I probably should’ve included those last two paragraphs in my post intended to fully discuss the issue of racism so we wouldn’t have to do it over and over again in individual reviews, but the main reason it’s coming up now is not because this is a particularly egregious example, but because there’s little else to discuss for the first several pages of this book, which are entirely about Conan and this Aesir guy hunting a deer.

Continue reading “Conan the Viking: Legions of the Dead”

Conan the Viking: The Frost Giant’s Daughter

Today we’re looking at some of the stories set in the frigid Hyborian north, the lands of Asgard, Vanaheim, and Hyperborea. We’re doing this because Conan the Bold and Conan of Venarium turned out to be mostly compatible with each other timeline-wise, as Conan the Bold doesn’t actually contradict the idea that Conan fought at Venarium, just that he permanently departed Cimmeria immediately afterwards. In this vision of the Conan timeline, Conan’s northern adventures detailed in the Frost Giant’s Daughter, the Legions of the Dead, and the Thing in the Crypt would represent an excursion out of Cimmeria taken between the ages of 14, when Conan fought at Venarium, and 17, when he hunted Taharka with Kalya the Aquilonian. This is also a good chance to snap up some short stories to break up the deluge of novels that form Conan origin stories. For some reason, nobody seems to think that Conan’s departure of Cimmeria could be covered in less than a hundred pages.

While we’re on the subject of the timeline, it’s worth bringing up one of its flaws: The 1980s book were written before the Marek and Rippke chronologies, and many books were written under the assumption of teleporting Conan. For example, Conan the Valorous is a story in which Conan criss-crosses Hyboria to thwart a sorcerer’s plot against Cimmeria, and ultimately ends up with him heading into Vanaheim to link up with the placement of the Frost Giant’s Daughter in the timeline. Short stories set immediately after the Frost Giant’s Daughter directly reference stories set in Turan, halfway across the continent to the east. Basically, while the placement of the Frost Giant’s Daughter early in the timeline easily makes the most sense when looking at just the Robert E. Howard works, the Tor books tend to follow timelines that paid less attention to geography and assume that Conan spends a lot of time making a beeline for his next adventure and apparently having no interesting adventures for weeks or months of travel across the breadth of Hyboria along the way. Some Tor stories fill in these gaps in Conan’s travels (like Conan the Valorous bringing Conan out of the lands between Aquilonia and Stygia, where his early career is largely set, and back up to the far north for the Frost Giant’s Daughter), and others teleport him around even more.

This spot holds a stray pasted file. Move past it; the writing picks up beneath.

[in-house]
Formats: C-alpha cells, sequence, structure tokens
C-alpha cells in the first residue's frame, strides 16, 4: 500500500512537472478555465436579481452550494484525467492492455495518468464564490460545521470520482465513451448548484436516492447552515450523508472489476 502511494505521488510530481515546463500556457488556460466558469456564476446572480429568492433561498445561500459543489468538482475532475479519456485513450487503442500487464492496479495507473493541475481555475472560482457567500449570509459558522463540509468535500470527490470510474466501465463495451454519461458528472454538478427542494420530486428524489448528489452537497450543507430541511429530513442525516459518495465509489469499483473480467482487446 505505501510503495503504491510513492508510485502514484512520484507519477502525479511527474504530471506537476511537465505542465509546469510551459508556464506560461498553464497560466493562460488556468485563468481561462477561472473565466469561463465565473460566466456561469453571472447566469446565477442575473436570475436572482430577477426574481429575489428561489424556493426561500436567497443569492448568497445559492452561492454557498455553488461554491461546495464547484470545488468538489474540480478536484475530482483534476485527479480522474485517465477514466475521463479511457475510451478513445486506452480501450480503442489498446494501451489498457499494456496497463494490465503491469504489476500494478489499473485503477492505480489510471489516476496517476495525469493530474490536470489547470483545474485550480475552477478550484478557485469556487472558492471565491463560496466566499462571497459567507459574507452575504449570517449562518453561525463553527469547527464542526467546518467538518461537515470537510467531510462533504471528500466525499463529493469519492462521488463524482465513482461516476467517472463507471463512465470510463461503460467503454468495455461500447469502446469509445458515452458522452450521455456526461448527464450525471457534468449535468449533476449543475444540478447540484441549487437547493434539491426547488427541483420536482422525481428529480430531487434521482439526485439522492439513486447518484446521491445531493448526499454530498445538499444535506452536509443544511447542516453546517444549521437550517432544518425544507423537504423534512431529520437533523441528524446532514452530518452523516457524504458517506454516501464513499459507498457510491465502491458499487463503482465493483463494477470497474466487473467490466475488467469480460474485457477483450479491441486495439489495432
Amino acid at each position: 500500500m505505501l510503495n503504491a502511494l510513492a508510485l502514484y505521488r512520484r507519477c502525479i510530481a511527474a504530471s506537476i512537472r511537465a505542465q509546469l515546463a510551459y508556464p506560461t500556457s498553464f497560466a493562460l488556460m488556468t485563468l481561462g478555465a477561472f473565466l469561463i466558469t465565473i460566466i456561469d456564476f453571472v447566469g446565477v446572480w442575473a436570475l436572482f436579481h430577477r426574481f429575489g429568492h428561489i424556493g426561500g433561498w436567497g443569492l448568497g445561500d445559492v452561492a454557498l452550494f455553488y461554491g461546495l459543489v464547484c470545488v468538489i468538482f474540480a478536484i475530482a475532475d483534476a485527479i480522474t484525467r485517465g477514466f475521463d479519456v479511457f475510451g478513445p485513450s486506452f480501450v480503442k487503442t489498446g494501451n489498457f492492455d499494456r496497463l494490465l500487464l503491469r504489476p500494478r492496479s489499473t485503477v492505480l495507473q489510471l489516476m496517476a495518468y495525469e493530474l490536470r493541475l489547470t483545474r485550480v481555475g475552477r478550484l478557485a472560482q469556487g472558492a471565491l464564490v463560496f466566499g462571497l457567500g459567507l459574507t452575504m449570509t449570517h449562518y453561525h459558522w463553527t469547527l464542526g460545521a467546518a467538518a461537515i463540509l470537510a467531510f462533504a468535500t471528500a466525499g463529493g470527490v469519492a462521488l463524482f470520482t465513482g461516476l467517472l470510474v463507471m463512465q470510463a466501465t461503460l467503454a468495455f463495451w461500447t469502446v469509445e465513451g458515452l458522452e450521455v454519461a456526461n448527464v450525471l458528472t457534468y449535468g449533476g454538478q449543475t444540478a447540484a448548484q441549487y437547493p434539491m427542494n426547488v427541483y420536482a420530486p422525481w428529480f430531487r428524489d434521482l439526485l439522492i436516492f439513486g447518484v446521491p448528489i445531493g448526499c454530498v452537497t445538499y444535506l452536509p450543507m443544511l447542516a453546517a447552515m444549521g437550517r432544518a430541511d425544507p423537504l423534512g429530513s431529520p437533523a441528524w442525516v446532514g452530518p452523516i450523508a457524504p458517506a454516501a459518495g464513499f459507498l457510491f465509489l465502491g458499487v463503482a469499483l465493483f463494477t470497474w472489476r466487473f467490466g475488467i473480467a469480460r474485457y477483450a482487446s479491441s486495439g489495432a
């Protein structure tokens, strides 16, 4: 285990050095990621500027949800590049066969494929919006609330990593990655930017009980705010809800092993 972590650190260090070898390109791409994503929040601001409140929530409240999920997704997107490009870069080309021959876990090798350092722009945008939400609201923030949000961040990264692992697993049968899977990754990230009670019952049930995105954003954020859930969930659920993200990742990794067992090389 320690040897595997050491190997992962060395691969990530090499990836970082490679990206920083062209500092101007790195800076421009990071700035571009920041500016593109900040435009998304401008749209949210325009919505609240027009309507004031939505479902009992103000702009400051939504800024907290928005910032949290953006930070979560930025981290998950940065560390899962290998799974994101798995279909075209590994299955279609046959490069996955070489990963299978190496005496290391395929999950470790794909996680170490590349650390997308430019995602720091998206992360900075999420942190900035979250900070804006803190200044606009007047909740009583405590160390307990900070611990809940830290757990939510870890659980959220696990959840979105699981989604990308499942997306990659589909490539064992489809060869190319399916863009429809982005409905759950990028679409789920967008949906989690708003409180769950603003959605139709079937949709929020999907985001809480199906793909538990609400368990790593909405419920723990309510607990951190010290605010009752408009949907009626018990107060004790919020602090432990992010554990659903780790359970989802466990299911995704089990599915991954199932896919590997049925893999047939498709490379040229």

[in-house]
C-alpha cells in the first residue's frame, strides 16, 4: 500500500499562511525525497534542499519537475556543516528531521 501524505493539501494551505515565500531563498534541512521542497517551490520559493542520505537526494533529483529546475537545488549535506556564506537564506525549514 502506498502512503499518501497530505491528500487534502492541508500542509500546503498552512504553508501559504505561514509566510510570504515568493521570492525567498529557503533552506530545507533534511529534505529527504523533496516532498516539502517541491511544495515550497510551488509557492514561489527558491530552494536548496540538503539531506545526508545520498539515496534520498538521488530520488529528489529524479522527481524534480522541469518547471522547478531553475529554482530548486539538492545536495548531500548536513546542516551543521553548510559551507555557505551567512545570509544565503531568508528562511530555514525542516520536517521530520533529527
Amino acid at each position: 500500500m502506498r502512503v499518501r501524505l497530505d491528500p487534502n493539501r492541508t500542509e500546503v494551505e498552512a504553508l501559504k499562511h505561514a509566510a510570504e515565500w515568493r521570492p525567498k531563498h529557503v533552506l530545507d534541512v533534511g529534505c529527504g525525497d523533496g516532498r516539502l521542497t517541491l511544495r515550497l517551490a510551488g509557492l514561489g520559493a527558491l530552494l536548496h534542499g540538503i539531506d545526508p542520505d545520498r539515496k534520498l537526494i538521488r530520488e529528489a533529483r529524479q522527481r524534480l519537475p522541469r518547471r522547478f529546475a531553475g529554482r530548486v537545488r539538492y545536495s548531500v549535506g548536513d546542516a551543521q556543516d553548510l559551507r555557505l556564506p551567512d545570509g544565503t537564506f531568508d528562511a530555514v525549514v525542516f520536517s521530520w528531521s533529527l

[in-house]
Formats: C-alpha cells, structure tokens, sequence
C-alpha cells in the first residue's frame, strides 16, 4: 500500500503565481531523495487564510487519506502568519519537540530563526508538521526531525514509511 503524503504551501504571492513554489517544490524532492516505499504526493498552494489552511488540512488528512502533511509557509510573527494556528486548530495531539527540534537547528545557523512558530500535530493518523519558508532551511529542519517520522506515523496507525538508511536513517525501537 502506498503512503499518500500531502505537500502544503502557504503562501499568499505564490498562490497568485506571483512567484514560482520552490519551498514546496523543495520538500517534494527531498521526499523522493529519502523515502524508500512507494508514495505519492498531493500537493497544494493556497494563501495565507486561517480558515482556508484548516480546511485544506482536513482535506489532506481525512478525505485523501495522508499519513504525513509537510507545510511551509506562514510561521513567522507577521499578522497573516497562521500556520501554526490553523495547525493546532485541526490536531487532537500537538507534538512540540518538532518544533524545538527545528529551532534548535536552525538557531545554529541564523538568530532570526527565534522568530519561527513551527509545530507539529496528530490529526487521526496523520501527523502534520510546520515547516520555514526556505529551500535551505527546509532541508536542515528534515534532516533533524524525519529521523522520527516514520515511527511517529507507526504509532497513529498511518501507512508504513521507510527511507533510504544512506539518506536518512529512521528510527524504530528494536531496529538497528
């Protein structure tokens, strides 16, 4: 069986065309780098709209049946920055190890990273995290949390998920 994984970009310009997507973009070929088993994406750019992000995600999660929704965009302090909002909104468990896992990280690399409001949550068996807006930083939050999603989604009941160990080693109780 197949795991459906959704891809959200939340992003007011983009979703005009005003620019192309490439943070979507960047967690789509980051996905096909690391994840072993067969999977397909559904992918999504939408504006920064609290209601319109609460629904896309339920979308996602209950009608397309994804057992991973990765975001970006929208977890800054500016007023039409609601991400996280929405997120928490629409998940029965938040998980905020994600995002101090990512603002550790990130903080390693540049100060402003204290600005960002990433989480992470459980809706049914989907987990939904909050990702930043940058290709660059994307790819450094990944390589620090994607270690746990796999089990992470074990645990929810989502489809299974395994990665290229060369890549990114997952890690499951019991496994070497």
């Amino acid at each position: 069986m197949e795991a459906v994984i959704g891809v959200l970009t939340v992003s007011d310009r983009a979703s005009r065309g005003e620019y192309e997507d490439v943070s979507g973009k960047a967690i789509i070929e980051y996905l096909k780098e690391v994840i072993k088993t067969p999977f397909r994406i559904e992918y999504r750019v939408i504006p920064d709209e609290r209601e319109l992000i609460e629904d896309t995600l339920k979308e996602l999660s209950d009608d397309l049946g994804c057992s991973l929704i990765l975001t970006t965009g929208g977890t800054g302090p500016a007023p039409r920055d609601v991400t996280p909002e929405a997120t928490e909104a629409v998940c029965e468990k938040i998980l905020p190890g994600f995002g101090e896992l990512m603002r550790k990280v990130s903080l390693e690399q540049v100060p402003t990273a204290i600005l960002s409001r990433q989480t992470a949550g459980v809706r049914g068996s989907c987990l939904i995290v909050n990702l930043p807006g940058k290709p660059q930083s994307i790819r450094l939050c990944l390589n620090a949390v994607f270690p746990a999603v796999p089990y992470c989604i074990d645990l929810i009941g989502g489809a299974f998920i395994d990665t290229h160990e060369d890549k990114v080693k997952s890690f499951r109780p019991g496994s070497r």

Is there any way to make a timeline of Conan’s complete adventures work without ignoring large sections of the stories – not just a stray chapter in a book that was completely aimless anyway, like Conan of Venarium, but references to previous character interactions that actually drive Conan’s motivations, and thus move out of the domain of minor retcons and into full-on reworking of the stories to fit a unified saga? We’re gonna find out eventually. Right now, let’s go clobber some frost giants.

The Frost Giant’s Daughter

We’re finally looking at a Robert E. Howard story, and one of the first Conan stories ever written. The opening is cold in more ways than one, with Conan introduced standing across from a final enemy in a corpse-strewn battlefield:

Across the red drifts and mail-clad forms, two figures glared at each other. In that utter desolation only they moved. The frosty sky was over them, the white illimitable plain around them, the dead men at their feet. Slowly through the corpses they came, as ghosts might come to a tryst through the shambles of a dead world. In the brooding silence they stood face to face.

Both were tall men, built like tigers. Their shields were gone, their corselets battered and dinted. Blood dried on their mail; their swords were stained red. Their horned helmets showed the marks of fierce strokes. One was beardless and black-maned. The locks and beard of the other were red as the blood on the sunlit snow.

I find it noteworthy that despite how married the Tor books Conan was to the fur diaper look, here in the second Conan story ever published the dude is already wearing a full corslet of chainmail. Granted, this is partly because it’s super cold up here, but it’s pretty cold in Cimmeria, too. I’d halfway expect an 80s-era Conan story set in Asgard to depict Conan wearing a loincloth because jackets are for soft, civilized people.